With the upright MRI, patients are forced to stand upright, rather than lying down, to see potential structural damages in the spine. For Sydney, the travel and pain from this MRI was strenuous, but crucial. 


A connective tissue disorder, otherwise known as hypermobile Ehlers-Danlos syndrome and Craniocervical instability. No one in her family, including herself, had ever heard of these. But after months of excruciating pain, she finally had some answers. 


“Ehlers Danlos syndrome can affect every organ system since connective tissue is everywhere in your body,” Sydney said. “Mine is a very severe case and basically it has caused a lot of different organ systems to not work how they should.” 


Within a month of this diagnosis, Sydney lost her ability to coordinate her legs. The ability to sit up right. The ability to walk. In January of 2021, Sydney underwent her first of many surgeries. 


“I had a spinal fusion from my skull to C-3 and that kind of stabilized my spine a bit and it was a big surgery and I had a really long recovery from that,” Sydney said. “Eventually [after] six months of intense physical therapy and a lot of…rest, I regained the ability to walk by the summer of 2021.”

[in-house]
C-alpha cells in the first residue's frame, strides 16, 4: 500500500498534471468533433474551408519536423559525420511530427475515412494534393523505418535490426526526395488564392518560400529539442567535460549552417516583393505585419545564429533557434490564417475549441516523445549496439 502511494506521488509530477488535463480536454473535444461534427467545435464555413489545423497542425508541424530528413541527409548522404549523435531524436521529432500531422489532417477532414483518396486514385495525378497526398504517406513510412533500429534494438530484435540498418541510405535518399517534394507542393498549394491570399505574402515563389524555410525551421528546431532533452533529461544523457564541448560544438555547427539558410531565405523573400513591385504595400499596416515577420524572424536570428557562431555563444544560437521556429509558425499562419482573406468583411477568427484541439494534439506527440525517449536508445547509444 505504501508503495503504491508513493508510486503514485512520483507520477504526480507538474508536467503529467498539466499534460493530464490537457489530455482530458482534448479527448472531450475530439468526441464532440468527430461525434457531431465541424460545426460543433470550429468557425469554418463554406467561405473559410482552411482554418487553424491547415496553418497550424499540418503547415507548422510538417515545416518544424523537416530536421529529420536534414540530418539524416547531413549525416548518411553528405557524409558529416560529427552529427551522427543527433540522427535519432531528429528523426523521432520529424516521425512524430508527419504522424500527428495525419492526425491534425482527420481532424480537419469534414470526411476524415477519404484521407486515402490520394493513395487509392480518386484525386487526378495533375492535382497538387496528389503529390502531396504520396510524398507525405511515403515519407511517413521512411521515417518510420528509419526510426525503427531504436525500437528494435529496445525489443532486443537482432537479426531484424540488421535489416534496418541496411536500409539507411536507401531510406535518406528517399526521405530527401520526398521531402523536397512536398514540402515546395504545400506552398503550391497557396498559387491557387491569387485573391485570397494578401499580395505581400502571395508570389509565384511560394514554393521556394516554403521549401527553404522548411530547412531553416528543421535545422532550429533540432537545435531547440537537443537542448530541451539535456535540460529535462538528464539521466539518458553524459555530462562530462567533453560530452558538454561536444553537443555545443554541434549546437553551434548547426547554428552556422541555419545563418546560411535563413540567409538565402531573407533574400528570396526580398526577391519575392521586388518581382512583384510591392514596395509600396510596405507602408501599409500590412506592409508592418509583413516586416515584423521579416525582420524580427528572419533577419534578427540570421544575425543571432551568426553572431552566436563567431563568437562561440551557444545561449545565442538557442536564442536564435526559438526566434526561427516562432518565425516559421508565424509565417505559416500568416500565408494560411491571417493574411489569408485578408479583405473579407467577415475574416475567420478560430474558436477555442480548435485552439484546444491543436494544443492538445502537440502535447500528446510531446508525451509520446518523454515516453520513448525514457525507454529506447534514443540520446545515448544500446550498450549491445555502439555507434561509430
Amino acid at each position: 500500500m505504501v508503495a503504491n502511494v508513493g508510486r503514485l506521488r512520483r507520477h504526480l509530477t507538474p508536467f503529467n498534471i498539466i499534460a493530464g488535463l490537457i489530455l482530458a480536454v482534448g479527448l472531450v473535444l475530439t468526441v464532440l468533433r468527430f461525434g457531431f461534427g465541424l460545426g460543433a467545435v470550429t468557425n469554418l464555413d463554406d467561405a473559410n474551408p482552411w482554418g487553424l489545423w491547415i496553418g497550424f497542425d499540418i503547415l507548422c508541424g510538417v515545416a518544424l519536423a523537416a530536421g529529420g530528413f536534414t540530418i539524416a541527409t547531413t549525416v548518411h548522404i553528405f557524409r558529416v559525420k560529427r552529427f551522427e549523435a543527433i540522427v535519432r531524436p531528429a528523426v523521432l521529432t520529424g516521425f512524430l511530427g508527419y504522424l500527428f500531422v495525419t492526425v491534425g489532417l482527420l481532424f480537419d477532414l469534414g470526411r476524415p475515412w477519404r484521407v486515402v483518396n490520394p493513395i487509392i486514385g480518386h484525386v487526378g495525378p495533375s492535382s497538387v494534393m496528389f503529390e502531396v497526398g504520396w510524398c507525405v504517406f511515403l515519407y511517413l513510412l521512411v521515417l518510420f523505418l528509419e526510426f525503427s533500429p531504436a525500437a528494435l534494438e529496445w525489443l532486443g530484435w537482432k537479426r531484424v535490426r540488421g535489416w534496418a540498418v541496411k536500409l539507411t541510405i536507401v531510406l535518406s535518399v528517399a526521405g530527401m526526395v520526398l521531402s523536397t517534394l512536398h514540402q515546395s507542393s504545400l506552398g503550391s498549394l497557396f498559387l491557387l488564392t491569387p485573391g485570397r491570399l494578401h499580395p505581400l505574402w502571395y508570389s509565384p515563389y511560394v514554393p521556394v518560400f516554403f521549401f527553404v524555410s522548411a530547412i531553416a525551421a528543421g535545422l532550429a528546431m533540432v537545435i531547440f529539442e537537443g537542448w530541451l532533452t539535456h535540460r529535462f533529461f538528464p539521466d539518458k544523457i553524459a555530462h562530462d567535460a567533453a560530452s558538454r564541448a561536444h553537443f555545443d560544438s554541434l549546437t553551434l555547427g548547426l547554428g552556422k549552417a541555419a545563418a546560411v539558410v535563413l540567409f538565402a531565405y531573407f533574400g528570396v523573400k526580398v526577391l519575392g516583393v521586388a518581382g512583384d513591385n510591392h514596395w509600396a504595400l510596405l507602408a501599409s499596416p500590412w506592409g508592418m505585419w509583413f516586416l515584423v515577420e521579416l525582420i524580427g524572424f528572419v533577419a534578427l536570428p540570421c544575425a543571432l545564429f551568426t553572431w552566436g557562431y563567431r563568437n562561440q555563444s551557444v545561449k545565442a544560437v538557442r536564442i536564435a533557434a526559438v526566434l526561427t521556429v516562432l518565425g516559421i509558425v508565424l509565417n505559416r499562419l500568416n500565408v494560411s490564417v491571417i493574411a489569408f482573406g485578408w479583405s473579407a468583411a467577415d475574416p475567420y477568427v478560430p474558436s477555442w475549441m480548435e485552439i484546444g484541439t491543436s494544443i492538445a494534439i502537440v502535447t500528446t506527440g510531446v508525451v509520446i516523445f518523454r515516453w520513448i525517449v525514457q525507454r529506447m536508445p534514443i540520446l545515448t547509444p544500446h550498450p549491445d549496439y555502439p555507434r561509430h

After this surgery, Sydney once again started hanging out with friends. Her life seemingly had returned to normal. However, with the complications of hEDS, it also caused a diagnosis of Superior Mesenteric Syndrome, along with other stomach complications, due to the rapid weight loss and malnutrition she endured. 


Spinal pains increased, and Sydney once again lost her ability to walk. Back to bed confinement. Back to little movements. Back to constant, agonizing pain. Multiple surgeries for feeding tubes were needed in order for her body to receive the nutrients it needed. 


Early this year, she underwent not one but two spinal detethering surgeries.